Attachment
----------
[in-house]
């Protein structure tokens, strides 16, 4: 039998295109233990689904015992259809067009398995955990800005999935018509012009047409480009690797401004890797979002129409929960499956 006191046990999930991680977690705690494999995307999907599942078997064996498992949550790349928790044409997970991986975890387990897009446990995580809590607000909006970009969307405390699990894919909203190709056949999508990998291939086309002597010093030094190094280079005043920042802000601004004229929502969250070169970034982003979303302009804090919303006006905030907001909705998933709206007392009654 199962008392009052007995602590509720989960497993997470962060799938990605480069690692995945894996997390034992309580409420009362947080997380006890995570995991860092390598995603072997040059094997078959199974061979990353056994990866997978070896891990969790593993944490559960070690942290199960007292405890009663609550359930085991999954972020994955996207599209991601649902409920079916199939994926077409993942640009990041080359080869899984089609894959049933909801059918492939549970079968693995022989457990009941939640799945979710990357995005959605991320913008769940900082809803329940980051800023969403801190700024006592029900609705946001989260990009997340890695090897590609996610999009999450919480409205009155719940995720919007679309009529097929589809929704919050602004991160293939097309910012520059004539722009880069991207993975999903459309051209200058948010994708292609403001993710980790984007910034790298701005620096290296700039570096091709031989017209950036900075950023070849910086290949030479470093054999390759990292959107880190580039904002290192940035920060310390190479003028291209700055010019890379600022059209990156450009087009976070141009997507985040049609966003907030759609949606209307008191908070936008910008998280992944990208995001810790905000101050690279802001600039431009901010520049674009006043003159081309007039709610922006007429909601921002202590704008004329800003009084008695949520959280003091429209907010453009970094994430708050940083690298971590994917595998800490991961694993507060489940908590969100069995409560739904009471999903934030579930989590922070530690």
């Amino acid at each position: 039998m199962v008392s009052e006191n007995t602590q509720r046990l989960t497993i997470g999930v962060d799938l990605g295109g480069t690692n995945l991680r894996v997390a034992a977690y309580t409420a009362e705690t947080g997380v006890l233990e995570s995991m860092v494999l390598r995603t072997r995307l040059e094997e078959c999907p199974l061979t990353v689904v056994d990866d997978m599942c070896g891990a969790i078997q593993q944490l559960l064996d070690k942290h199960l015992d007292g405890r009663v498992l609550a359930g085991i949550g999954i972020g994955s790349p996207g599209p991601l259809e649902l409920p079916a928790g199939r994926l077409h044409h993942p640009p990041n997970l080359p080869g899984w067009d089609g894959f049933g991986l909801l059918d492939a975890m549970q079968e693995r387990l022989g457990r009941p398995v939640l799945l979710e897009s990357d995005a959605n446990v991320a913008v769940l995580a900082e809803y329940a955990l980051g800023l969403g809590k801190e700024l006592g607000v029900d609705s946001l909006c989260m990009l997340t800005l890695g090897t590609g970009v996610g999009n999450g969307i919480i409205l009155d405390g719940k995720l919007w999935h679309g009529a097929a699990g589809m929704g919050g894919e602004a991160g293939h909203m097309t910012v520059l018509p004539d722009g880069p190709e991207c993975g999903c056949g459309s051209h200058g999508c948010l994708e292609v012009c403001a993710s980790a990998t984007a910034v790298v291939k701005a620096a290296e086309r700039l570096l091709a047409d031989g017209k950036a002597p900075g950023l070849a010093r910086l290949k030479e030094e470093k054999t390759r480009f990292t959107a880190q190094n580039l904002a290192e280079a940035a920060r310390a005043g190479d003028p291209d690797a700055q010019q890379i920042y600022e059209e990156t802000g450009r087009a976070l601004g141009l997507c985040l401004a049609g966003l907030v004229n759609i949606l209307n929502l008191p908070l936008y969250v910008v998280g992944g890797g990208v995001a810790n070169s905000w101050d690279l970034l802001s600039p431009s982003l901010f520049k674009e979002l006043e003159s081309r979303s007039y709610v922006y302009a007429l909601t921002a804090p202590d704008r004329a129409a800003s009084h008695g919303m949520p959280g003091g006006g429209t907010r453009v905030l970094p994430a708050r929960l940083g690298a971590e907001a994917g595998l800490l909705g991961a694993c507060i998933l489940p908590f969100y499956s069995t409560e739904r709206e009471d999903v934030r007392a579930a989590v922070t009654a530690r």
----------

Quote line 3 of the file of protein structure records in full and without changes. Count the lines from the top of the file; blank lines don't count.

């Amino acid at each position: 039998m199962v008392s009052e006191n007995t602590q509720r046990l989960t497993i997470g999930v962060d799938l990605g295109g480069t690692n995945l991680r894996v997390a034992a977690y309580t409420a009362e705690t947080g997380v006890l233990e995570s995991m860092v494999l390598r995603t072997r995307l040059e094997e078959c999907p199974l061979t990353v689904v056994d990866d997978m599942c070896g891990a969790i078997q593993q944490l559960l064996d070690k942290h199960l015992d007292g405890r009663v498992l609550a359930g085991i949550g999954i972020g994955s790349p996207g599209p991601l259809e649902l409920p079916a928790g199939r994926l077409h044409h993942p640009p990041n997970l080359p080869g899984w067009d089609g894959f049933g991986l909801l059918d492939a975890m549970q079968e693995r387990l022989g457990r009941p398995v939640l799945l979710e897009s990357d995005a959605n446990v991320a913008v769940l995580a900082e809803y329940a955990l980051g800023l969403g809590k801190e700024l006592g607000v029900d609705s946001l909006c989260m990009l997340t800005l890695g090897t590609g970009v996610g999009n999450g969307i919480i409205l009155d405390g719940k995720l919007w999935h679309g009529a097929a699990g589809m929704g919050g894919e602004a991160g293939h909203m097309t910012v520059l018509p004539d722009g880069p190709e991207c993975g999903c056949g459309s051209h200058g999508c948010l994708e292609v012009c403001a993710s980790a990998t984007a910034v790298v291939k701005a620096a290296e086309r700039l570096l091709a047409d031989g017209k950036a002597p900075g950023l070849a010093r910086l290949k030479e030094e470093k054999t390759r480009f990292t959107a880190q190094n580039l904002a290192e280079a940035a920060r310390a005043g190479d003028p291209d690797a700055q010019q890379i920042y600022e059209e990156t802000g450009r087009a976070l601004g141009l997507c985040l401004a049609g966003l907030v004229n759609i949606l209307n929502l008191p908070l936008y969250v910008v998280g992944g890797g990208v995001a810790n070169s905000w101050d690279l970034l802001s600039p431009s982003l901010f520049k674009e979002l006043e003159s081309r979303s007039y709610v922006y302009a007429l909601t921002a804090p202590d704008r004329a129409a800003s009084h008695g919303m949520p959280g003091g006006g429209t907010r453009v905030l970094p994430a708050r929960l940083g690298a971590e907001a994917g595998l800490l909705g991961a694993c507060i998933l489940p908590f969100y499956s069995t409560e739904r709206e009471d999903v934030r007392a579930a989590v922070t009654a530690r």